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Literary MagNet

Contractual obligations are probably not the first thing the average writer thinks about when the adrenaline-laced sense of accomplishment that comes with having a poem or story accepted for publication brightens an otherwise dull day. That's because literary magazines tend to offer similar terms: a relatively small sum of money (or not) for first serial rights, electronic rights, and nonexclusive reprint rights along with the option to publish the work in an anthology or other publication that the magazine may want to produce in the future. That's about it. Of course, a lot of journals don't even have contracts, just the literary equivalent of a strong handshake. And even if they do offer a written agreement, it usually makes no mention of royalty rates, subsidiary rights, indemnity clauses, or any of the other line items that appear on the substantially more complicated contract offered by most book publishers. But the terms offered by GUD, a journal published in Laconia, New Hampshire, are unique, at least in terms of the ever-expanding universe of small literary magazines. GUD, edited by Kaolin Imago Fire, a fiction writer who calls himself "a conglomeration of ideas, side projects, and experiments," requires first world electronic and print rights as well as permission to archive the work indefinitely. "Whoa now," one might say after the aforementioned excitement has subsided. It does sound rather comprehensive, but GUD has a pretty good (which is how the title is pronounced, by the way) reason for the request—and it's actually in the author's best interest. Once a poem, story, or article is accepted by GUD, the author is paid an advance against royalties at a rate of three cents a word—a pittance, but still better than a lot of journals that don't pay anything. The accepted work then appears in a print and a PDF issue of the journal, both of which are available for order on the Web site. It's also available in the journal's archive, where the individual text can be purchased as a PDF on a pay-per-view basis. When either a copy of the issue or a single work is purchased, the author receives a royalty. For example, "Poetry's Yellow Warbler," a poem by Beverly Jackson that appeared in the third issue of GUD, can be purchased for $1.33, which, after PayPal's fees are subtracted, is split 50/50 with Jackson who, once her advance is paid off, gets to pocket a couple of shiny quarters. So far GUD has published four issues and sold only twenty-seven single-text PDFs. Among cash cows, it's on the willowy side—it's not even distributed to bookstores—but proactive contributors could find ways to beef up their biannual royalty statements. "We know we're a pretty niche market in a pretty niche market," says Fire, "and we do what we can—via MySpace, LinkedIn, Facebook, advertising via Project Wonderful, Google Adwords, Adbrite, putting an ad in the back of a video game, and so on—to get the word out, but contributors really could make things take off, and see a benefit from it."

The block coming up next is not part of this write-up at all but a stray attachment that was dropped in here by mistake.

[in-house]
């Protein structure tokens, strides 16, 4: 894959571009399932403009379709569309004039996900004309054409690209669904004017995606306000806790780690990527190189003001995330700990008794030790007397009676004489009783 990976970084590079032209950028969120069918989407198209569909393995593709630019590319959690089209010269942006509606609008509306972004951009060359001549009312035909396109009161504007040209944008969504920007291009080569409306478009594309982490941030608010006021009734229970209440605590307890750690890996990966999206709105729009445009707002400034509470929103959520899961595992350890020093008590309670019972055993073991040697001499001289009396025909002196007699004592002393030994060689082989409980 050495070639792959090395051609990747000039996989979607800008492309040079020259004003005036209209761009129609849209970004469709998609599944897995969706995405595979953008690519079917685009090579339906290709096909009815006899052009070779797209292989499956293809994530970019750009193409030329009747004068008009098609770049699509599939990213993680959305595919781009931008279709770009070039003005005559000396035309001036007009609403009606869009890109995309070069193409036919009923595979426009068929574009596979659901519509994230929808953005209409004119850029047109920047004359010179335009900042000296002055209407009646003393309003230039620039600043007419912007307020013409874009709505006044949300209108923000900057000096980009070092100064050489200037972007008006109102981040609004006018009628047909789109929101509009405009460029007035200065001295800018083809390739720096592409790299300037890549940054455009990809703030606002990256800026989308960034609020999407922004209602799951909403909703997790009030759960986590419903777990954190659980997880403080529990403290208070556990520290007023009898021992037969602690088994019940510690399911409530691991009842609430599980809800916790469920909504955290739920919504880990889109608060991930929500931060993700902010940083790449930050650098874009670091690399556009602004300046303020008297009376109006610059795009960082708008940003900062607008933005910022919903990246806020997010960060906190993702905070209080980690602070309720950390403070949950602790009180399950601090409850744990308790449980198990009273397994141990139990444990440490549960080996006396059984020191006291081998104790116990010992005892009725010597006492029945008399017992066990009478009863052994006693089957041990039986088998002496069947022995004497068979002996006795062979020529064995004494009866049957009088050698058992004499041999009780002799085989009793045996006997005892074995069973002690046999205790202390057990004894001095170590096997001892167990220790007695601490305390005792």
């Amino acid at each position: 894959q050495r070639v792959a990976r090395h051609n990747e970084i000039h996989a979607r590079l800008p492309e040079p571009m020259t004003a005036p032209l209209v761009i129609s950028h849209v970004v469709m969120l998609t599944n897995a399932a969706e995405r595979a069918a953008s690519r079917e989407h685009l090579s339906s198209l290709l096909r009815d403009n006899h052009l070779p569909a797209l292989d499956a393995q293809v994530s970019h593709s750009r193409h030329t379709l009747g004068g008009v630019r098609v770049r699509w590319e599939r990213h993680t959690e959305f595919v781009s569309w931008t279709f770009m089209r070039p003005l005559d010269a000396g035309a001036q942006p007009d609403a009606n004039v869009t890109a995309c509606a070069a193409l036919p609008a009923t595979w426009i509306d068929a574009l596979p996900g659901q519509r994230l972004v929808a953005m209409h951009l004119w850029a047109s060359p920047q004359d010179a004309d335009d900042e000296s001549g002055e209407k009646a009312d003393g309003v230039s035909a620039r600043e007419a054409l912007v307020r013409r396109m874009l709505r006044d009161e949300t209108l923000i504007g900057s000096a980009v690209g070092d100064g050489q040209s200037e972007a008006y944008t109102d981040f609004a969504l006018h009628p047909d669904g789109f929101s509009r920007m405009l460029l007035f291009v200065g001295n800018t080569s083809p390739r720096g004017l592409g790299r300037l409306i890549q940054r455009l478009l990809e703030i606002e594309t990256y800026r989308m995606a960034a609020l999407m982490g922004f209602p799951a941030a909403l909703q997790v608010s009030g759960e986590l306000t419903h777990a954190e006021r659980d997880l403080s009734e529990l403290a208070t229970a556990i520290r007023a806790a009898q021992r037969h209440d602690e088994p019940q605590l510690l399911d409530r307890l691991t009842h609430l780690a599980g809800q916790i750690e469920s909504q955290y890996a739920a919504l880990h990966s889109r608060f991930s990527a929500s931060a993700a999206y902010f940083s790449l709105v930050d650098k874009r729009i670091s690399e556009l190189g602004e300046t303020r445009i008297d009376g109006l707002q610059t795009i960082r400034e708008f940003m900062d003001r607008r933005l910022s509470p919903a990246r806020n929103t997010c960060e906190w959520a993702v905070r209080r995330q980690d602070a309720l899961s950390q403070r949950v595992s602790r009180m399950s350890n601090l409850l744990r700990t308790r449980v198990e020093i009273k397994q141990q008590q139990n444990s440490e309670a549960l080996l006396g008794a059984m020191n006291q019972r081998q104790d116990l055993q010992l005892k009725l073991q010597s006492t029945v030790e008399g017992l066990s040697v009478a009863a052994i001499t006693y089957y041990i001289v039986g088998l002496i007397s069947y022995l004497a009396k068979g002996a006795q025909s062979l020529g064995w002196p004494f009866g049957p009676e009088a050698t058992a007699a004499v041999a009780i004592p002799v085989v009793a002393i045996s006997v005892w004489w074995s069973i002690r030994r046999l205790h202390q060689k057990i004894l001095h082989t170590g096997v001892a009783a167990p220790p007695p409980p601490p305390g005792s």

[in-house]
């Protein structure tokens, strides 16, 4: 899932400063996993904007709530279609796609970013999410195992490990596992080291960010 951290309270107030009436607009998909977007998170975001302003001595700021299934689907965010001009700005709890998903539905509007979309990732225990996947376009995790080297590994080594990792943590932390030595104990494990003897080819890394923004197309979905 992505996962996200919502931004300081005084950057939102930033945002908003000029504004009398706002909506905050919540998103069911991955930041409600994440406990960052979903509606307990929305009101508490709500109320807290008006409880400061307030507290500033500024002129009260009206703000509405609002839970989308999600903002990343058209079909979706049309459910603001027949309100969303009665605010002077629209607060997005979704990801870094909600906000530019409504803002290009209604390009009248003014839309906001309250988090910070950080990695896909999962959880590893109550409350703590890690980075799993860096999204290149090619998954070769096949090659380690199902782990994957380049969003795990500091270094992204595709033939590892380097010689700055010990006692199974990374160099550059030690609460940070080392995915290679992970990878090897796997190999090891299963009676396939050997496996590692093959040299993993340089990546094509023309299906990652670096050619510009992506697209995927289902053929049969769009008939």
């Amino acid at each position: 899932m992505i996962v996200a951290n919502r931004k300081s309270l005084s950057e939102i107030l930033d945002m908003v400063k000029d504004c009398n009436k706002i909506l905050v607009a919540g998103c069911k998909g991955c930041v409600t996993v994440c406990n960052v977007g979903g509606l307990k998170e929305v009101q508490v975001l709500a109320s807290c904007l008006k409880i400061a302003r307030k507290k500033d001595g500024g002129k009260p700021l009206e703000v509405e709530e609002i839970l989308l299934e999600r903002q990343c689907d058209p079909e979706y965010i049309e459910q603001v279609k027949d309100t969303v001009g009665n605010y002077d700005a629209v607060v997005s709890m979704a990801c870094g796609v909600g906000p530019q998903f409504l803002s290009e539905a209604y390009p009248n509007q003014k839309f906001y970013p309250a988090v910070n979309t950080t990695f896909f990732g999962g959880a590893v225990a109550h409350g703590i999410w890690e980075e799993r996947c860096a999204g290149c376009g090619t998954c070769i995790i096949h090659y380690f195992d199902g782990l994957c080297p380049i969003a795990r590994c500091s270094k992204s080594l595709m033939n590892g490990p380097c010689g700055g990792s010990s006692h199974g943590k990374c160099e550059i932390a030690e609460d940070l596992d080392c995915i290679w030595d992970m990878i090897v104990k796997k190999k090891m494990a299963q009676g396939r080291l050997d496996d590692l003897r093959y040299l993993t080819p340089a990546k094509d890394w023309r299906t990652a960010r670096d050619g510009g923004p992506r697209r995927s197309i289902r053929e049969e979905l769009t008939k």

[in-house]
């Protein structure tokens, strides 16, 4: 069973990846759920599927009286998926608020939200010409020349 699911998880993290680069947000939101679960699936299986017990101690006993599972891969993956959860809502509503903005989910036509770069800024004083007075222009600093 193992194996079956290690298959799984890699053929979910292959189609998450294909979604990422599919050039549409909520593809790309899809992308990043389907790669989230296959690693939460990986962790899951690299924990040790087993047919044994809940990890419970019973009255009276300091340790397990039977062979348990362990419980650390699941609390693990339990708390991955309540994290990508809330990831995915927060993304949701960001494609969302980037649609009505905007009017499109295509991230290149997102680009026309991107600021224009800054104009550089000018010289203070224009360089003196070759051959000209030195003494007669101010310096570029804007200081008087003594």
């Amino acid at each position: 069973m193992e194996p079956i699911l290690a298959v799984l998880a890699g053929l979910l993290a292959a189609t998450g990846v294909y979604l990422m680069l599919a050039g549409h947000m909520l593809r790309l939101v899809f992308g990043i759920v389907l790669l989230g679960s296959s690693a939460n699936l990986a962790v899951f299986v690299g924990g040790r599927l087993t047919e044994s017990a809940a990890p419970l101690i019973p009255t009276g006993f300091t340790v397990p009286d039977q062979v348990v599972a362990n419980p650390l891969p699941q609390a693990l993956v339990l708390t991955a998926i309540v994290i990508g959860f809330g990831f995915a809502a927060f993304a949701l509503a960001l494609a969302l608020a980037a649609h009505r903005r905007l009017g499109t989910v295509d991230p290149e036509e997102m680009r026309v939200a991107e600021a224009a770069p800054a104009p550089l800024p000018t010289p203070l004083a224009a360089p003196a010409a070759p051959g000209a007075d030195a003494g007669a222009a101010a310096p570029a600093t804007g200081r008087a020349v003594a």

Why are there so many literary magazines in Boston? Sure, the Boston-Cambridge metropolitan area is the tenth largest in the country, but by that logic, Dallas-Fort Worth should have as many. Perhaps it's because Boston is the cultural center of the entire New England region, and journals like Night Train, Quick Fiction, and the New Renaissance are published and supported by such an engaged community. Or maybe it's because of the number of colleges and universities in the area that offer institutional support. This would account for Boston University's AGNI, Emerson College's Ploughshares, Suffolk University's Salamander, and Boston College's Post Road, which until recently was affiliated with Lesley University, in Cambridge—where the Harvard Review is published. Either way you shake it, Boston's a pretty powerful magnet.

Kevin Larimer is the deputy editor of Poets & Writers Magazine.

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Literary MagNet (November/December 2008)
http://www.pw.org/content/literary_magnet_29

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